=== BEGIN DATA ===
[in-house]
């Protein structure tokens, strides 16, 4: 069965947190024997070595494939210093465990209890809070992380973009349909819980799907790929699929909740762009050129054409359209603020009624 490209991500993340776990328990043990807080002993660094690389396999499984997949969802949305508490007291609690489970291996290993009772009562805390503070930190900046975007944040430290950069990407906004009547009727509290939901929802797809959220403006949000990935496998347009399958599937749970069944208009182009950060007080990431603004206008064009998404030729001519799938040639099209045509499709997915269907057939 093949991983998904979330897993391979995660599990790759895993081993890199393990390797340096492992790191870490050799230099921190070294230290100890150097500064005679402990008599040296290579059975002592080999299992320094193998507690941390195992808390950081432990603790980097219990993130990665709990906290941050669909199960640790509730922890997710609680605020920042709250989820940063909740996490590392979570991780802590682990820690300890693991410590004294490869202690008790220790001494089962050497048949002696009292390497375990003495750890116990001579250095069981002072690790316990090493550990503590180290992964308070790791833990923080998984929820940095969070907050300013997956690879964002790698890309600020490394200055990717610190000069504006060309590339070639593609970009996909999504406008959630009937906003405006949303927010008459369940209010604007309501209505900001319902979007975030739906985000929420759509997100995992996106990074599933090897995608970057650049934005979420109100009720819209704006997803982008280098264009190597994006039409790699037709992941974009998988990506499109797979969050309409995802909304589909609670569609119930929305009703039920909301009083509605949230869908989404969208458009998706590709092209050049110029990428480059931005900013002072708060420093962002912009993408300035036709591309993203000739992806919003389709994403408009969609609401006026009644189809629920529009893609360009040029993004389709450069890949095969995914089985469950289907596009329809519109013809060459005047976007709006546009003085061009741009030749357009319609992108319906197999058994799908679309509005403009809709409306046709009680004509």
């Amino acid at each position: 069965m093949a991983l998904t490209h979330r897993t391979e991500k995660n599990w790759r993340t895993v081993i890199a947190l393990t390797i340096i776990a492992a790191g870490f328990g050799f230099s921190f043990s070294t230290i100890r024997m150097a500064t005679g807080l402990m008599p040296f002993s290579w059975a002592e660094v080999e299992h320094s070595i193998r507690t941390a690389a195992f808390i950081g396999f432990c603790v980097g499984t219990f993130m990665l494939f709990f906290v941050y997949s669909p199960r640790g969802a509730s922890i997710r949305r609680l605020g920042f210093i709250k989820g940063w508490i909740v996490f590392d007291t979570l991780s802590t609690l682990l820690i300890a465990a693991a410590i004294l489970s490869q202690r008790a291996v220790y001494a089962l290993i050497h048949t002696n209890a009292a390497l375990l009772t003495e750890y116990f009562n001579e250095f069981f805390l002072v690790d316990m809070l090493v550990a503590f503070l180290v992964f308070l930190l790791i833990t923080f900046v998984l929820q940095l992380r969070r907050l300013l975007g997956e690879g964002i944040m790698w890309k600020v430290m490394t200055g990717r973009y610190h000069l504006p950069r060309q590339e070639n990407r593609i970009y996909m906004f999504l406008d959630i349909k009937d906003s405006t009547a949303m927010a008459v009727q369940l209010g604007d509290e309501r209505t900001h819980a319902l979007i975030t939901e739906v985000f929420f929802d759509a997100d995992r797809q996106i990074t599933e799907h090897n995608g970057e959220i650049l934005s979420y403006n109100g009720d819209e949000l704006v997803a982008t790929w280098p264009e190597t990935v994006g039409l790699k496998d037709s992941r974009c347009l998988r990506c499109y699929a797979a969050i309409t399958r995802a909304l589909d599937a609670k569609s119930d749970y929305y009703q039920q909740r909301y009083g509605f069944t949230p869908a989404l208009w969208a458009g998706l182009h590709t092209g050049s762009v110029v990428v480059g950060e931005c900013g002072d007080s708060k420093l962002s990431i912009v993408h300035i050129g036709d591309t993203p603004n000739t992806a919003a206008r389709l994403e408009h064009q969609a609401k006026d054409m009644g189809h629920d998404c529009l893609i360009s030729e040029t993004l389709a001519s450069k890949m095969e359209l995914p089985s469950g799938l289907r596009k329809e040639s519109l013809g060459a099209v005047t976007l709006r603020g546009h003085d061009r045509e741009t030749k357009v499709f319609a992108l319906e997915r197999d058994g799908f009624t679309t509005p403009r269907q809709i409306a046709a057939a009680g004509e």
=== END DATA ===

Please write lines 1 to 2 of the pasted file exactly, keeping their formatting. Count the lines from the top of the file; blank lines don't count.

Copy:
[in-house]
């Protein structure tokens, strides 16, 4: 069965947190024997070595494939210093465990209890809070992380973009349909819980799907790929699929909740762009050129054409359209603020009624 490209991500993340776990328990043990807080002993660094690389396999499984997949969802949305508490007291609690489970291996290993009772009562805390503070930190900046975007944040430290950069990407906004009547009727509290939901929802797809959220403006949000990935496998347009399958599937749970069944208009182009950060007080990431603004206008064009998404030729001519799938040639099209045509499709997915269907057939 093949991983998904979330897993391979995660599990790759895993081993890199393990390797340096492992790191870490050799230099921190070294230290100890150097500064005679402990008599040296290579059975002592080999299992320094193998507690941390195992808390950081432990603790980097219990993130990665709990906290941050669909199960640790509730922890997710609680605020920042709250989820940063909740996490590392979570991780802590682990820690300890693991410590004294490869202690008790220790001494089962050497048949002696009292390497375990003495750890116990001579250095069981002072690790316990090493550990503590180290992964308070790791833990923080998984929820940095969070907050300013997956690879964002790698890309600020490394200055990717610190000069504006060309590339070639593609970009996909999504406008959630009937906003405006949303927010008459369940209010604007309501209505900001319902979007975030739906985000929420759509997100995992996106990074599933090897995608970057650049934005979420109100009720819209704006997803982008280098264009190597994006039409790699037709992941974009998988990506499109797979969050309409995802909304589909609670569609119930929305009703039920909301009083509605949230869908989404969208458009998706590709092209050049110029990428480059931005900013002072708060420093962002912009993408300035036709591309993203000739992806919003389709994403408009969609609401006026009644189809629920529009893609360009040029993004389709450069890949095969995914089985469950289907596009329809519109013809060459005047976007709006546009003085061009741009030749357009319609992108319906197999058994799908679309509005403009809709409306046709009680004509």